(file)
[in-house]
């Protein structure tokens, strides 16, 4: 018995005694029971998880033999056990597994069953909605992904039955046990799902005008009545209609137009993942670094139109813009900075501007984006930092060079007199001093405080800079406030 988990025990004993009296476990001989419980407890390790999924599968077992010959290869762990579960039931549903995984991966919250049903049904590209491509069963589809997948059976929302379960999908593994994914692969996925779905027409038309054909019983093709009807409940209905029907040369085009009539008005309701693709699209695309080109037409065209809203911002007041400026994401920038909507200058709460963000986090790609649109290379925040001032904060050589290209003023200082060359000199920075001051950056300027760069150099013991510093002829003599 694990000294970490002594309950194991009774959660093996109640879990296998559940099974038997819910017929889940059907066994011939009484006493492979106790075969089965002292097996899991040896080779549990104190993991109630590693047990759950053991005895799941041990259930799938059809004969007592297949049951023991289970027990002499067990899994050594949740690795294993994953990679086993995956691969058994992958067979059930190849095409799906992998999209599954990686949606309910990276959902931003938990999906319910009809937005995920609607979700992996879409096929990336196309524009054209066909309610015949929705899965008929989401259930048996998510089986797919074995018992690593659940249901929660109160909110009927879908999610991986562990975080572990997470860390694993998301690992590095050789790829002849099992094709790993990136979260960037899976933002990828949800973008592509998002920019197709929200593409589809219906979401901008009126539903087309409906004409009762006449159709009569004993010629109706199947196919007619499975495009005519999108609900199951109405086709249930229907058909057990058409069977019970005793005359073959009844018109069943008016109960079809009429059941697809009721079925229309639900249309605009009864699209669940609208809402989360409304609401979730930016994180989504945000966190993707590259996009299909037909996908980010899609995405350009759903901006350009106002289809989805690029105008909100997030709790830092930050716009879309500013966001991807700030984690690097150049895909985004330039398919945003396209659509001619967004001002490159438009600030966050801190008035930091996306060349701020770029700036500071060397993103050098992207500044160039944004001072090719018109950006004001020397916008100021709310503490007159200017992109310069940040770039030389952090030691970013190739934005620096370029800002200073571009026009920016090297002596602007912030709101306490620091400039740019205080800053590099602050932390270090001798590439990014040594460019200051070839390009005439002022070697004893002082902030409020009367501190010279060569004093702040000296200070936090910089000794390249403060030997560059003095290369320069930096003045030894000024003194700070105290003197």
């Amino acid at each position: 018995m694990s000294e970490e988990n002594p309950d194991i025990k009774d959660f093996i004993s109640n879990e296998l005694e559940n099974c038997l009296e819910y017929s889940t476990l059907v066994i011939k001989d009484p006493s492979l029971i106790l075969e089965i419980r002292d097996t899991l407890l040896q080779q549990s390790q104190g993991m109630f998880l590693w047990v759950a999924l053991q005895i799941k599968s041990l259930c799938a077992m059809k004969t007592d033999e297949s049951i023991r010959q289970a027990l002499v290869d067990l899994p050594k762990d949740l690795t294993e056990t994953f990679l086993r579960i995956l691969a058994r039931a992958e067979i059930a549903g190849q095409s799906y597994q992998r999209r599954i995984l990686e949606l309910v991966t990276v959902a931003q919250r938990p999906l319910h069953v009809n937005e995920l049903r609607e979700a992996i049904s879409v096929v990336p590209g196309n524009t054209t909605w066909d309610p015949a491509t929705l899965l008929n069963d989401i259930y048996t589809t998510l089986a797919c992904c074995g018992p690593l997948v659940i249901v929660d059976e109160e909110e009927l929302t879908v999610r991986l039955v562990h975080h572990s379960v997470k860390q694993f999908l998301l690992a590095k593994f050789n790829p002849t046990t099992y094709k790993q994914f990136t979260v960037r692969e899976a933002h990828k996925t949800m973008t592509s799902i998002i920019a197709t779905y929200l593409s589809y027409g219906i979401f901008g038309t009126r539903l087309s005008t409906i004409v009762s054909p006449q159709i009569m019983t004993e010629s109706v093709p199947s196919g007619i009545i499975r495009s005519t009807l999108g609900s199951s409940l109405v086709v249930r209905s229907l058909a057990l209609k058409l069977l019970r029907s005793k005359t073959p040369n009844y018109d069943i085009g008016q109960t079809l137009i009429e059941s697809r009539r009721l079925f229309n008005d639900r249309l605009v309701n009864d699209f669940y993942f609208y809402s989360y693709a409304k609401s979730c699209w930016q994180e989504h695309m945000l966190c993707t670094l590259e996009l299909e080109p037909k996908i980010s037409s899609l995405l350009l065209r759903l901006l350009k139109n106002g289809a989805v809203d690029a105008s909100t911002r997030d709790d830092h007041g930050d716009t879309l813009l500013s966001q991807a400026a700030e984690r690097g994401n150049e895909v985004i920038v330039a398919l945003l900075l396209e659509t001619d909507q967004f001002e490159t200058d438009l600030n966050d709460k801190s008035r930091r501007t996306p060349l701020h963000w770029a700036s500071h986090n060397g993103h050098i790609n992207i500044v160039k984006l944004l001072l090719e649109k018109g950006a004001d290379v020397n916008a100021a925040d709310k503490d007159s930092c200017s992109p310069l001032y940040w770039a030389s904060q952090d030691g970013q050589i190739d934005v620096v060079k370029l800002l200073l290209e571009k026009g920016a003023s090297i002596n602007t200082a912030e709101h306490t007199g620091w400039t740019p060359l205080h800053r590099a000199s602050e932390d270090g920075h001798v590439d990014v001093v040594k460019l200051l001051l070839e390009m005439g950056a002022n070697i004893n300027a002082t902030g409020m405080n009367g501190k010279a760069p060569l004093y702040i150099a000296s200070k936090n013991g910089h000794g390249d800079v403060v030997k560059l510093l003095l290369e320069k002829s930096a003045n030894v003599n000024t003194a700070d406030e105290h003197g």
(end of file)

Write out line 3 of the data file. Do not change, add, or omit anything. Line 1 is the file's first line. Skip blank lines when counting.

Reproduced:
């Amino acid at each position: 018995m694990s000294e970490e988990n002594p309950d194991i025990k009774d959660f093996i004993s109640n879990e296998l005694e559940n099974c038997l009296e819910y017929s889940t476990l059907v066994i011939k001989d009484p006493s492979l029971i106790l075969e089965i419980r002292d097996t899991l407890l040896q080779q549990s390790q104190g993991m109630f998880l590693w047990v759950a999924l053991q005895i799941k599968s041990l259930c799938a077992m059809k004969t007592d033999e297949s049951i023991r010959q289970a027990l002499v290869d067990l899994p050594k762990d949740l690795t294993e056990t994953f990679l086993r579960i995956l691969a058994r039931a992958e067979i059930a549903g190849q095409s799906y597994q992998r999209r599954i995984l990686e949606l309910v991966t990276v959902a931003q919250r938990p999906l319910h069953v009809n937005e995920l049903r609607e979700a992996i049904s879409v096929v990336p590209g196309n524009t054209t909605w066909d309610p015949a491509t929705l899965l008929n069963d989401i259930y048996t589809t998510l089986a797919c992904c074995g018992p690593l997948v659940i249901v929660d059976e109160e909110e009927l929302t879908v999610r991986l039955v562990h975080h572990s379960v997470k860390q694993f999908l998301l690992a590095k593994f050789n790829p002849t046990t099992y094709k790993q994914f990136t979260v960037r692969e899976a933002h990828k996925t949800m973008t592509s799902i998002i920019a197709t779905y929200l593409s589809y027409g219906i979401f901008g038309t009126r539903l087309s005008t409906i004409v009762s054909p006449q159709i009569m019983t004993e010629s109706v093709p199947s196919g007619i009545i499975r495009s005519t009807l999108g609900s199951s409940l109405v086709v249930r209905s229907l058909a057990l209609k058409l069977l019970r029907s005793k005359t073959p040369n009844y018109d069943i085009g008016q109960t079809l137009i009429e059941s697809r009539r009721l079925f229309n008005d639900r249309l605009v309701n009864d699209f669940y993942f609208y809402s989360y693709a409304k609401s979730c699209w930016q994180e989504h695309m945000l966190c993707t670094l590259e996009l299909e080109p037909k996908i980010s037409s899609l995405l350009l065209r759903l901006l350009k139109n106002g289809a989805v809203d690029a105008s909100t911002r997030d709790d830092h007041g930050d716009t879309l813009l500013s966001q991807a400026a700030e984690r690097g994401n150049e895909v985004i920038v330039a398919l945003l900075l396209e659509t001619d909507q967004f001002e490159t200058d438009l600030n966050d709460k801190s008035r930091r501007t996306p060349l701020h963000w770029a700036s500071h986090n060397g993103h050098i790609n992207i500044v160039k984006l944004l001072l090719e649109k018109g950006a004001d290379v020397n916008a100021a925040d709310k503490d007159s930092c200017s992109p310069l001032y940040w770039a030389s904060q952090d030691g970013q050589i190739d934005v620096v060079k370029l800002l200073l290209e571009k026009g920016a003023s090297i002596n602007t200082a912030e709101h306490t007199g620091w400039t740019p060359l205080h800053r590099a000199s602050e932390d270090g920075h001798v590439d990014v001093v040594k460019l200051l001051l070839e390009m005439g950056a002022n070697i004893n300027a002082t902030g409020m405080n009367g501190k010279a760069p060569l004093y702040i150099a000296s200070k936090n013991g910089h000794g390249d800079v403060v030997k560059l510093l003095l290369e320069k002829s930096a003045n030894v003599n000024t003194a700070d406030e105290h003197g």